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PESHAWAR: A Peshawar High Court bench on Friday dismissed the bail petition of an accused charged with facilitating an alleged killer in the murder of a medical student, Asma Rani, in Kohat.

The bench of Justice Ms Mussarat Hilali observed that the accused, Shahzeb, was not entitled to the concession of bail keeping in view the evidence on record.

The prime accused, Mujahidullah, and his brother Sadiqullah, who had also been arrested in the case, have not applied for bail so far.

The high court had in April this year ordered transfer of the case to Peshawar from Kohat on an application filed by Asma’s brother Mohammad Irfan who had claimed that the accused belonged to influential family of Kohat and it was impossible for the petitioner and his family to pursue the case there.

A few days ago an anti-terrorism court had also rejected bail plea of the present petitioner, Shahzeb.

Mujahidullah, accompanied by Sadiqullah, had allegedly opened fire on Asma Rani near her residence on Jan 27 as she had turned down his marriage proposal. Following the occurrence, Mujahidullah had fled to UAE and was subsequently arrested there when the Interpol issued his red notices on the request of Pakistani government. He was shifted back to Pakistan in March.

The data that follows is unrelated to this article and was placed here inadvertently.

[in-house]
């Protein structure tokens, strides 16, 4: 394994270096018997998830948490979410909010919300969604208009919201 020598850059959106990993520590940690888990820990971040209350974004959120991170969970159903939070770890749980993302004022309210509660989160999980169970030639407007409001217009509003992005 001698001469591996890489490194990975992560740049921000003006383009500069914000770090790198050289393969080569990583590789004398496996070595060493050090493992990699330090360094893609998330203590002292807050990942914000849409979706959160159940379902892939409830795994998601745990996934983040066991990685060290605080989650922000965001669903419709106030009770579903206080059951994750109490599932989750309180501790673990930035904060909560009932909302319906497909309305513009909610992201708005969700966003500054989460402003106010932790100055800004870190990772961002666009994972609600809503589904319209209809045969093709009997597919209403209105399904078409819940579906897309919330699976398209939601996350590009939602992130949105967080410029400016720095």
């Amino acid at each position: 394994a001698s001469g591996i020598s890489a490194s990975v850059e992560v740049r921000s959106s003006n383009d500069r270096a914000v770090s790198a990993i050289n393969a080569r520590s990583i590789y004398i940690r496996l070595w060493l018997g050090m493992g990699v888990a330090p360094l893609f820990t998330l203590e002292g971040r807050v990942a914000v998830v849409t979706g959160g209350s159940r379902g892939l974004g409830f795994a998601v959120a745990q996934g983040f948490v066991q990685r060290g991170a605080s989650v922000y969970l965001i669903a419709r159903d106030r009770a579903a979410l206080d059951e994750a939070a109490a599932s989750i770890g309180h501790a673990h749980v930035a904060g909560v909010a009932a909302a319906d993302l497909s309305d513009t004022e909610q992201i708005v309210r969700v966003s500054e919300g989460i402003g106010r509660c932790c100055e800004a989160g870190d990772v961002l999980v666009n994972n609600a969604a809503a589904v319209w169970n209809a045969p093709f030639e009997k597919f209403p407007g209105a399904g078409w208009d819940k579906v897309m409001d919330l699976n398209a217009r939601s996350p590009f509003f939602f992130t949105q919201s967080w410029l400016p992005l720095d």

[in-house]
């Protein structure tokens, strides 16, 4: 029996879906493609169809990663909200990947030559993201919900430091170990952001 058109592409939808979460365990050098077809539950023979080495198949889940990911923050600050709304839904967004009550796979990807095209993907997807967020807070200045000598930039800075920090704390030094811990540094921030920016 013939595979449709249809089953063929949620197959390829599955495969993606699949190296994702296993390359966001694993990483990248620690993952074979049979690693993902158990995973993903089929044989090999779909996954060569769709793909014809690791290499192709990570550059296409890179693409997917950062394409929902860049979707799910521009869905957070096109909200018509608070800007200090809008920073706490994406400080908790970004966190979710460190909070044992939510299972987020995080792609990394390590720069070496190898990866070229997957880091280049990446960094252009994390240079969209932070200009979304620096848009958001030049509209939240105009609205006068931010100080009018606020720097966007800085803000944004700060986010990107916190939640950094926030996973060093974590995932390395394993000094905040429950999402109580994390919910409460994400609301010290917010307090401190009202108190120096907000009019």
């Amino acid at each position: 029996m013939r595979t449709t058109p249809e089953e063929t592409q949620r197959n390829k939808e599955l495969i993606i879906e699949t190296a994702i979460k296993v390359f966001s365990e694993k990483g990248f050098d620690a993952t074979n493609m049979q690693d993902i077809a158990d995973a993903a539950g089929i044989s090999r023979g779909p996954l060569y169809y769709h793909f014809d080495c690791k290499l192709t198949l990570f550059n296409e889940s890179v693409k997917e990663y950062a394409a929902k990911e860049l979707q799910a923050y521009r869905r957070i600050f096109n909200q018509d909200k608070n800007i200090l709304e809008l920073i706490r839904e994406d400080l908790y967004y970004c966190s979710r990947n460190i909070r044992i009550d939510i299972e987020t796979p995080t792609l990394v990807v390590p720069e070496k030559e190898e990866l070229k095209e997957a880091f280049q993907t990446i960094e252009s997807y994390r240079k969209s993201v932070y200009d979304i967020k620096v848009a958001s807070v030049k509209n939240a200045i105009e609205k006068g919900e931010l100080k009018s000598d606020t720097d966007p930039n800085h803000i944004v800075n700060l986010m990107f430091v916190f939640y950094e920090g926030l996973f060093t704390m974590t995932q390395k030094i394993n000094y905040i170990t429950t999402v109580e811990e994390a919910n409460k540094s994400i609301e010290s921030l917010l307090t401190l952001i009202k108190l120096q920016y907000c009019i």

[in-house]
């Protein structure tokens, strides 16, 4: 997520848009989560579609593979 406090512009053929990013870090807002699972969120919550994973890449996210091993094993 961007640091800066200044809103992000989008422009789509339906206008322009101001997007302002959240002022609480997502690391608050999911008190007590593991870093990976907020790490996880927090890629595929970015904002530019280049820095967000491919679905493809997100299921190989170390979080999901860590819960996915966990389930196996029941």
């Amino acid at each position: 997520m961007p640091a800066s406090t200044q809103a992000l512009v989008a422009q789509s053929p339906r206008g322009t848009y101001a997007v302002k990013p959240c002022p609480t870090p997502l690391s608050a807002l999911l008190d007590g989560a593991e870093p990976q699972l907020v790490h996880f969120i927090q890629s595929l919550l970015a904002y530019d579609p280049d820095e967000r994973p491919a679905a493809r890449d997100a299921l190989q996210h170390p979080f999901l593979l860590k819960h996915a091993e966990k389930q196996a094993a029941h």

Asma Rani had named Mujahidullah as her killer in her dying declaration.

Senior advocate Syed Abdul Fayyaz appeared for the complainant side and argued that the present petitioner was a close friend of the main accused and had facilitated him in the commission of the offence.

He argued that on information provided by the petitioner the police had recovered the motorcycle and pistol which were used in the offence.

He argued that the petitioner also helped the main accused in fleeing abroad and arranged a car for him in which he had travelled to Islamabad airport for onward journey abroad.

He contended that during the police interrogation the petitioner had admitted his role in facilitating the prime accused. He added that as the petitioner was fully aware of the murder plan and had also extended help to the main accused, he was not entitled to be set free on bail.

The petitioner’s counsel argued that his client was falsely implicated in the case and there was no concrete evidence which could prove his involvement in the commission of the offence. He added that he could not be kept behind bars merely on the basis of suspicion.

Published in Dawn, July 21st, 2018